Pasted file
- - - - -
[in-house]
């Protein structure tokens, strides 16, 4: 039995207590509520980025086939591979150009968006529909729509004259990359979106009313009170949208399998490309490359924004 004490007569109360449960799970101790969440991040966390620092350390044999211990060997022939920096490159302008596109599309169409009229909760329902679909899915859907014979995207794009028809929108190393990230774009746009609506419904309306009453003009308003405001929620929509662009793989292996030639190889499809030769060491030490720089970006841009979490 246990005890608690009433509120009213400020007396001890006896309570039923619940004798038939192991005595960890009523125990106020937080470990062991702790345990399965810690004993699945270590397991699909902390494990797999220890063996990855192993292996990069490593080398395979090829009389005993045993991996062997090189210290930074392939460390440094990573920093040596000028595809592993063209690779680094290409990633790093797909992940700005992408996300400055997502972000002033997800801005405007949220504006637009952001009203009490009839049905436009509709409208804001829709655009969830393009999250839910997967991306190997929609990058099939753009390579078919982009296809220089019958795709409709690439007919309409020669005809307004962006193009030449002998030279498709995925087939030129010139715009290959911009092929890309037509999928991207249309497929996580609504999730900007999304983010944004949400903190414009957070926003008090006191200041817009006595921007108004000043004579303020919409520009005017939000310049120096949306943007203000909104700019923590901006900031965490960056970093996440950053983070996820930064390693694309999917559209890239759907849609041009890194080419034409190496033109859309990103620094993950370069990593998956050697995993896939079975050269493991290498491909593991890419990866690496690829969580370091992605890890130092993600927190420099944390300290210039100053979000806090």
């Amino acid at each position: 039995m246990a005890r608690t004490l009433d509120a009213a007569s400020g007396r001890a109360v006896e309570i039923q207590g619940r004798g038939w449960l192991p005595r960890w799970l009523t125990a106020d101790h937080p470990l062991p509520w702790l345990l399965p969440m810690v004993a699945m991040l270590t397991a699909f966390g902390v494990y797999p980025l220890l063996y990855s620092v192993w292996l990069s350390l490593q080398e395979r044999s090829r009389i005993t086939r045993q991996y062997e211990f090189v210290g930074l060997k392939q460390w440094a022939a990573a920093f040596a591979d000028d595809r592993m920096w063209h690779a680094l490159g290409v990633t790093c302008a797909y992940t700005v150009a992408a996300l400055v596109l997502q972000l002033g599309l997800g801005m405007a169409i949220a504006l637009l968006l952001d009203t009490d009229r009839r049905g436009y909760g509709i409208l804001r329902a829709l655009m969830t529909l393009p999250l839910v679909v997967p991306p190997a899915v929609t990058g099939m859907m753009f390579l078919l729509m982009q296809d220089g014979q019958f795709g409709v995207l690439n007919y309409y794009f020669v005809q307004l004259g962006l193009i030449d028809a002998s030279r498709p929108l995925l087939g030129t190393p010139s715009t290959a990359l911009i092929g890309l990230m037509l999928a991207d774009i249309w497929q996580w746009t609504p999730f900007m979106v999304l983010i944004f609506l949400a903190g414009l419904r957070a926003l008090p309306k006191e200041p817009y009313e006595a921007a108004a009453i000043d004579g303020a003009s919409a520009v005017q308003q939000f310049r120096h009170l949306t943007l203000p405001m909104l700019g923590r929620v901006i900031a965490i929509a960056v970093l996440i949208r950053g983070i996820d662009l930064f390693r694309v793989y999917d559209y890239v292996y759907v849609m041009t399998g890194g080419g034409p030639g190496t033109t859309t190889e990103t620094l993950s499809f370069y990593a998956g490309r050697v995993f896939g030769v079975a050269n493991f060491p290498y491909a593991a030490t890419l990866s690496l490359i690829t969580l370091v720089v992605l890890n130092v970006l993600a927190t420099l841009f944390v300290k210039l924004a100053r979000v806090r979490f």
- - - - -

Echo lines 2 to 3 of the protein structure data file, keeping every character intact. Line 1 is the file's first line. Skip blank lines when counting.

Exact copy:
């Protein structure tokens, strides 16, 4: 039995207590509520980025086939591979150009968006529909729509004259990359979106009313009170949208399998490309490359924004 004490007569109360449960799970101790969440991040966390620092350390044999211990060997022939920096490159302008596109599309169409009229909760329902679909899915859907014979995207794009028809929108190393990230774009746009609506419904309306009453003009308003405001929620929509662009793989292996030639190889499809030769060491030490720089970006841009979490 246990005890608690009433509120009213400020007396001890006896309570039923619940004798038939192991005595960890009523125990106020937080470990062991702790345990399965810690004993699945270590397991699909902390494990797999220890063996990855192993292996990069490593080398395979090829009389005993045993991996062997090189210290930074392939460390440094990573920093040596000028595809592993063209690779680094290409990633790093797909992940700005992408996300400055997502972000002033997800801005405007949220504006637009952001009203009490009839049905436009509709409208804001829709655009969830393009999250839910997967991306190997929609990058099939753009390579078919982009296809220089019958795709409709690439007919309409020669005809307004962006193009030449002998030279498709995925087939030129010139715009290959911009092929890309037509999928991207249309497929996580609504999730900007999304983010944004949400903190414009957070926003008090006191200041817009006595921007108004000043004579303020919409520009005017939000310049120096949306943007203000909104700019923590901006900031965490960056970093996440950053983070996820930064390693694309999917559209890239759907849609041009890194080419034409190496033109859309990103620094993950370069990593998956050697995993896939079975050269493991290498491909593991890419990866690496690829969580370091992605890890130092993600927190420099944390300290210039100053979000806090």
């Amino acid at each position: 039995m246990a005890r608690t004490l009433d509120a009213a007569s400020g007396r001890a109360v006896e309570i039923q207590g619940r004798g038939w449960l192991p005595r960890w799970l009523t125990a106020d101790h937080p470990l062991p509520w702790l345990l399965p969440m810690v004993a699945m991040l270590t397991a699909f966390g902390v494990y797999p980025l220890l063996y990855s620092v192993w292996l990069s350390l490593q080398e395979r044999s090829r009389i005993t086939r045993q991996y062997e211990f090189v210290g930074l060997k392939q460390w440094a022939a990573a920093f040596a591979d000028d595809r592993m920096w063209h690779a680094l490159g290409v990633t790093c302008a797909y992940t700005v150009a992408a996300l400055v596109l997502q972000l002033g599309l997800g801005m405007a169409i949220a504006l637009l968006l952001d009203t009490d009229r009839r049905g436009y909760g509709i409208l804001r329902a829709l655009m969830t529909l393009p999250l839910v679909v997967p991306p190997a899915v929609t990058g099939m859907m753009f390579l078919l729509m982009q296809d220089g014979q019958f795709g409709v995207l690439n007919y309409y794009f020669v005809q307004l004259g962006l193009i030449d028809a002998s030279r498709p929108l995925l087939g030129t190393p010139s715009t290959a990359l911009i092929g890309l990230m037509l999928a991207d774009i249309w497929q996580w746009t609504p999730f900007m979106v999304l983010i944004f609506l949400a903190g414009l419904r957070a926003l008090p309306k006191e200041p817009y009313e006595a921007a108004a009453i000043d004579g303020a003009s919409a520009v005017q308003q939000f310049r120096h009170l949306t943007l203000p405001m909104l700019g923590r929620v901006i900031a965490i929509a960056v970093l996440i949208r950053g983070i996820d662009l930064f390693r694309v793989y999917d559209y890239v292996y759907v849609m041009t399998g890194g080419g034409p030639g190496t033109t859309t190889e990103t620094l993950s499809f370069y990593a998956g490309r050697v995993f896939g030769v079975a050269n493991f060491p290498y491909a593991a030490t890419l990866s690496l490359i690829t969580l370091v720089v992605l890890n130092v970006l993600a927190t420099l841009f944390v300290k210039l924004a100053r979000v806090r979490f």